Three Body’s virtual reality interface sets players in a series of odd scenarios spanning different historical periods. These scenarios feature a world that oscillates between relative calm and planetary cataclysm. The game has the flavor of an intelligence services’ recruiting tool, designed to identify top intellectual talent, and yet also seems directed at solving some real-world problem. I shall leave unmentioned the exact nature of this problem, but no real discussion of this and the subsequent novels’ strengths and weaknesses would be possible without some light spoilers. Read on at your own risk.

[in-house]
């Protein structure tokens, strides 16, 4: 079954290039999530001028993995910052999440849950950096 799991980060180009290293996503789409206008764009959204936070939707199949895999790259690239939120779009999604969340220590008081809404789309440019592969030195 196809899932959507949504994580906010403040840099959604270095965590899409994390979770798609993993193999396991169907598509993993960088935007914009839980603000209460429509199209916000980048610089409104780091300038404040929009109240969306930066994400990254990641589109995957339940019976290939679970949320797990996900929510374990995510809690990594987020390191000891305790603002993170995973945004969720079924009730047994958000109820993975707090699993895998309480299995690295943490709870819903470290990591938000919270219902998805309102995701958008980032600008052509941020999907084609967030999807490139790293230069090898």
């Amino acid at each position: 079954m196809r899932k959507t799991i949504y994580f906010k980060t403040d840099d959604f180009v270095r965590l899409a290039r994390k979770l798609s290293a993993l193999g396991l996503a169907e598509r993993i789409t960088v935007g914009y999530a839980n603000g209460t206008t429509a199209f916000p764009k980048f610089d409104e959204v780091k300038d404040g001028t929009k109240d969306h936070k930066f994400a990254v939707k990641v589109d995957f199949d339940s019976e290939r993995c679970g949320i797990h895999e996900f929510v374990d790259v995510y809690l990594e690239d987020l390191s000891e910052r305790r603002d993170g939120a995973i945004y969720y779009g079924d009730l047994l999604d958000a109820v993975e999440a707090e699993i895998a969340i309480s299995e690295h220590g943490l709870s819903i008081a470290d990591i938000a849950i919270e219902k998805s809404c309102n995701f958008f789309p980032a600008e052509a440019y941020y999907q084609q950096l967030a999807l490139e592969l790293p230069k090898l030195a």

As historical threads and characters come together, we come to understand that the Earth is mere centuries away from a full-scale alien invasion. On the human side of the struggle, there are two general camps: those who wish to save mankind from the alien Trisolaran fleet, and those who actually welcome the Trisolarans’ arrival. In a pattern that will come to typify the author’s sociological approach, the latter group is further subdivided into warring factions with contrary philosophies. Making things far more complicated for Earth’s would-be protectors, the Trisolaran invaders have deployed a strategy for disrupting the measurements of physical properties at a quantum level, with the expected outcome of rendering Earth incapable of developing the technology it would need to prepare a defense before their arrival. As Wang and his colleagues do battle against the alien-friendly ETO (Earth-Trisolaris Organization), hoping to gain some edge against the coming invaders, we learn more about the profoundly personal causes of this worldwide crisis.